Bee Pathogen Programme
Bees are an important part of New Zealand's ecosystems and primary industries. Find out about the Bee Pathogen Programme, how it protects our apiculturists, and how we're getting ready to respond to potential biosecurity threats.
About the programme
The Bee Pathogen Programme is helping to secure our apiculture (beekeeping) sector and protect New Zealand’s increasing international trade in bee products.
Sampling for the Bee Pathogen Programme ran from September 2016 to March 2019. The 300 samples we collected contain over 130,000 honey bees which all need to be examined. Our experts are now working through this huge archive of material.
Once the data has been evaluated, it will be made available to the beekeeping industry and researchers. The data will be analysed further then.
Biosecurity New Zealand is aiming to release its conclusions from the programme in early 2020.
- All about the Bee Pathogen Programme – infographic [PDF, 429 KB]
- The Bee Pathogen Programme – Project Overview (New Zealand Beekeeper, March 2018) [PDF, 164 KB]
The programme aims to find out:
- how common pests and pathogens are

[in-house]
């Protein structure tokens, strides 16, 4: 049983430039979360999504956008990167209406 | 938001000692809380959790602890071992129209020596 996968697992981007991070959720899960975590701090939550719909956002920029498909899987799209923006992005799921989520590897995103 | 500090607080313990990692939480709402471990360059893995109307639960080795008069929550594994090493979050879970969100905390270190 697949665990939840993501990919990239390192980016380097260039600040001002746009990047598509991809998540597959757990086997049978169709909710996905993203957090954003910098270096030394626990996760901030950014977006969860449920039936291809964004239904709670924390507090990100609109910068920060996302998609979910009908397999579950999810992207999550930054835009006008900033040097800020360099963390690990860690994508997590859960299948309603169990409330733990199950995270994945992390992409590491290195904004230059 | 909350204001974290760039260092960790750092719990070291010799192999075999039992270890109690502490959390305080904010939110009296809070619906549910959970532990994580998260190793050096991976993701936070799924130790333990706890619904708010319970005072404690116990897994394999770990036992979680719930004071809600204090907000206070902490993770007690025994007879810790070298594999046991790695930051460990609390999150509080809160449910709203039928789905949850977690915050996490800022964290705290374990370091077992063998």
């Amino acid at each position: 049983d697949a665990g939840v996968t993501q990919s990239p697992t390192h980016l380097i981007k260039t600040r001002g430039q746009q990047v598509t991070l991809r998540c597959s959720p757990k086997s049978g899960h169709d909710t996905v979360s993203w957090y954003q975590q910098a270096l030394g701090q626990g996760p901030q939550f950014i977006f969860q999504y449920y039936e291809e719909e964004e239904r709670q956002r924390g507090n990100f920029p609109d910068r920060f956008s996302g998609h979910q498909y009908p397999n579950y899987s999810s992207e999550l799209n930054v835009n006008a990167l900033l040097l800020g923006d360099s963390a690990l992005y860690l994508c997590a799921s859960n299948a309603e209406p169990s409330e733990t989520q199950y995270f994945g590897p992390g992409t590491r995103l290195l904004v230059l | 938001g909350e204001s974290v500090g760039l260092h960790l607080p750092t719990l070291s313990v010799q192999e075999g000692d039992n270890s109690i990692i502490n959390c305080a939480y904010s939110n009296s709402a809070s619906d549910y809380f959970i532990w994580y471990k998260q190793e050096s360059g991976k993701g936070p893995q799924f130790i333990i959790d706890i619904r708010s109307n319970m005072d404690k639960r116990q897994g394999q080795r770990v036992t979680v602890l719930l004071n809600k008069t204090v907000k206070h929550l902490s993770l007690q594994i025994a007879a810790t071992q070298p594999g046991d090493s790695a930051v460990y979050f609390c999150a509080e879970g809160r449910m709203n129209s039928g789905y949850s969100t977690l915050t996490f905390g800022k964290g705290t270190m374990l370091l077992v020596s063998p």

- how severely hives are affected by pests and pathogens
- where pests and pathogens are located in New Zealand
- how pests and pathogens are affecting our apiary industries, including how much honey hives are producing, and how many bees are being lost.
The sampling programme
Trained inspectors performed disease inspections on 60 apiaries from around New Zealand. Samples were taken twice a year from 8 hives at each apiary.
Inspectors looked for:
- American foulbrood
- European foulbrood
- half-moon syndrome
- black shiny bees
- deformed wing virus
- signs of pests including wax moth, Varroa mites, ants, wasps, and small hive beetles.
They also collected bee samples, and recorded information such as how the hives were managed.
Bee samples were sent to both our Animal Health Laboratory (AHL) and our Plant Health and Environment Laboratory (PHEL) for analysis. The AHL checked bee samples for viruses including foulbroods and syndromes. The PHEL determined Varroa and Nosema counts for each hive.
Who was involved
The study involved Biosecurity New Zealand staff, authorised apiary inspectors, and apiary owners who had agreed to be part of the programme.
The owners of each apiary in the programme received their own hive report after each analysis. The report told them:
- their apiary pathogen load results from both molecular and microscopic testing
- the average load per bee for their apiary
- how their apiary compared to the national average for each pathogen or pest
- how each measurement changed over the research period.
Find out more
- National American foulbrood pest management plan for New Zealand – The Management Agency
- MPI scientist visits GPRC NBDC – GPRC website
- Bees and other insects
- Mānuka honey
- Bee colony loss survey
- Beekeeping – Te Ara encyclopedia website
Who to contact
If you have questions about the information on this page, email email@example.com